Although it's hard to remember the game since it's only be discussed a handful of times since its announcement in the early months of 2013, Capcom's ill-fated co-op dungeon crawler, Deep Down, has lacked any new updates for a long while now. Announced at a PlayStation Meeting to showcase the company’s new “Panta Rhei” game engine built for next-generation hardware, it turns out the lack of information since the event could be for a good reason.
Speaking with Eurogamer in a recent interview, producer of the Street Fighter series and Deep Down, Yoshinori Ono, was asked about what happened to the game. Rather surprisingly, he responded, "the original team is clearly no longer together at this point," before following up his statement by adding, “but people might have noticed that we've kept the trademark registered, and it's not been completely given up on.”
Ono’s comments clear up a lot of the mystery sounding the project, with the original team behind Deep Down clearly disbanding and leaving the title on hold while Capcom decides the best way to approach it. While those who liked the idea of the multiplayer dungeon crawler will no doubt be disappointed that the game is no longer in active development, Ono’s comments clearly indicate the company is still interested in pursuing the game despite this major setback.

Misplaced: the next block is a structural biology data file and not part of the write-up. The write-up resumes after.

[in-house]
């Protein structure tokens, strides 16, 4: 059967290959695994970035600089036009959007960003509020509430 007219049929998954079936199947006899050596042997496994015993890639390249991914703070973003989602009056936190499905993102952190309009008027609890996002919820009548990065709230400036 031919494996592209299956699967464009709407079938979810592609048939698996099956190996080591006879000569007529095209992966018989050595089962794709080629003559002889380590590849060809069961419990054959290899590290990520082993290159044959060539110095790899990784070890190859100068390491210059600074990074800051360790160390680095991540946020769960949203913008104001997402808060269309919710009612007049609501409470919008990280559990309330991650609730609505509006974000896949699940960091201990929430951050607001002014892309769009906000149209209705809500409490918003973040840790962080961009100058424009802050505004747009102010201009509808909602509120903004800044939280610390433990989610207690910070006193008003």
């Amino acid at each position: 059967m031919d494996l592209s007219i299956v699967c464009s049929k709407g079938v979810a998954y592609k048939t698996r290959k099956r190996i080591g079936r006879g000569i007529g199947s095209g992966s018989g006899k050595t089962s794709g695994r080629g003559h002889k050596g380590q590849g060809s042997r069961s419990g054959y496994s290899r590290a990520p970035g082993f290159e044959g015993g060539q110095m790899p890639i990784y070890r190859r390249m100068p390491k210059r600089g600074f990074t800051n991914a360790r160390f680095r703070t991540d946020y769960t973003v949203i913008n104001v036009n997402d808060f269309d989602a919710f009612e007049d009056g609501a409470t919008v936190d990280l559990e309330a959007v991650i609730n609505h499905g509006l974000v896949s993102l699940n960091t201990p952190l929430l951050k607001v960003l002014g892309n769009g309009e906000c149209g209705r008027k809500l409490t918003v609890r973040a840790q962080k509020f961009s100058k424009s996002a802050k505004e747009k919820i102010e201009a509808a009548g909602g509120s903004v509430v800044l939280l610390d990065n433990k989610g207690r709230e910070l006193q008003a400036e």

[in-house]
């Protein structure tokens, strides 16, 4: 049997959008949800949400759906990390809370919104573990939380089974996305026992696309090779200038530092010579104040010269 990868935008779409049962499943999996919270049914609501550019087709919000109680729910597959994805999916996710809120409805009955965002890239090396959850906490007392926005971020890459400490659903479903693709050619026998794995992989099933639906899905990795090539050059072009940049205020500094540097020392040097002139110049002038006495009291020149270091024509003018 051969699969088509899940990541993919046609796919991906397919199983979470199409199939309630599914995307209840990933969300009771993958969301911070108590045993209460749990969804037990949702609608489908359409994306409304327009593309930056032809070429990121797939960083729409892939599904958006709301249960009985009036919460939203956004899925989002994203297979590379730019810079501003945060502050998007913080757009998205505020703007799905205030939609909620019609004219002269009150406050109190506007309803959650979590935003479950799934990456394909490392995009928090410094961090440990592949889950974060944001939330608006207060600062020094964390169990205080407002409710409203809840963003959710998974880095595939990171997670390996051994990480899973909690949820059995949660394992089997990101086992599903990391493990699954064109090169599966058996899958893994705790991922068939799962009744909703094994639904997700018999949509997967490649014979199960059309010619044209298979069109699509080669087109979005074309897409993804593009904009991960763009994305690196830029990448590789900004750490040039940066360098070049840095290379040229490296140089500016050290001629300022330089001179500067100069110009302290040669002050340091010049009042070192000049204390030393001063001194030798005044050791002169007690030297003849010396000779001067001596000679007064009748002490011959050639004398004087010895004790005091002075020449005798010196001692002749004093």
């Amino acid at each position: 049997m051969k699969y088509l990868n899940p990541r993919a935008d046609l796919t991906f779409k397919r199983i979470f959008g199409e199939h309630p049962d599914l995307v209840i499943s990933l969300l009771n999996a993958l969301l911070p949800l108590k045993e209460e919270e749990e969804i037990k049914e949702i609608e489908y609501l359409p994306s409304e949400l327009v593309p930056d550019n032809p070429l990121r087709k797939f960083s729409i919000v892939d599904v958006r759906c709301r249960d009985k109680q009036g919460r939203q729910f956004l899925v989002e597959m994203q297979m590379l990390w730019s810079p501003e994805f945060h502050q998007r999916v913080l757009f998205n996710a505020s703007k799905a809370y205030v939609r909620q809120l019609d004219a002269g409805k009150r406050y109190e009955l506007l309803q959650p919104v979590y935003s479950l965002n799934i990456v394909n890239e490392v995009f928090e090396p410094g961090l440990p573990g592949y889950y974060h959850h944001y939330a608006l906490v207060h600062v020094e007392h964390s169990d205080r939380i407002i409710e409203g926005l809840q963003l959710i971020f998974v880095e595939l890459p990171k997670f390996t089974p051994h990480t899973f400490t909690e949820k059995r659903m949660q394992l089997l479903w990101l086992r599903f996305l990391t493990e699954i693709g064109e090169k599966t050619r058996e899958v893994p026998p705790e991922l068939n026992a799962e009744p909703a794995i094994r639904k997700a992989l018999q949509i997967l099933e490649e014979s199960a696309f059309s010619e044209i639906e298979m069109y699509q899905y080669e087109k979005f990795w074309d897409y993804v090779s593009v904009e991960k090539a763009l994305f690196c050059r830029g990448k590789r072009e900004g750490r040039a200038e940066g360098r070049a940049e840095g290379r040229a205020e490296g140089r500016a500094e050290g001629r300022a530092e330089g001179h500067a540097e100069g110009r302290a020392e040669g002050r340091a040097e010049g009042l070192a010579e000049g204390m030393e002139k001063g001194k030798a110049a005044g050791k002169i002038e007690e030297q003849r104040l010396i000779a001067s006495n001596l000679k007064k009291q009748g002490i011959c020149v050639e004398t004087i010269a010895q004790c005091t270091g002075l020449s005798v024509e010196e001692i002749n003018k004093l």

He goes onto to expand on the potential of Deep Down returning, stating, "every year we examine titles we're doing in future, and we bring up projects to approve and move forward," before capping off his statement by reiterating, “we haven't given up on the title completely.” Although it is comforting to hear that Capcom still plans to explore fresh ideas, you can see why the company has left titles like Deep Down on the backburner when it's enjoying such a major resurgence in their biggest franchises. Resident Evil 2 and Devil May Cry 5 were both among the best-received entries in their respective series, pulling in high critical and audience acclaim as well as succeeding financially.
While the company will no doubt want to bolster its lineup with fresh, interesting games, it’ll likely have its hands full capitalizing on the new-found interest in its long-running franchises. Not only that, but with Capcom supposedly looking to bring some of its iconic older titles back in a similar fashion to this year’s Resident Evil 2, Deep Down could be left on hold for a long time to come.
Deep Down is in inactive development for unspecified consoles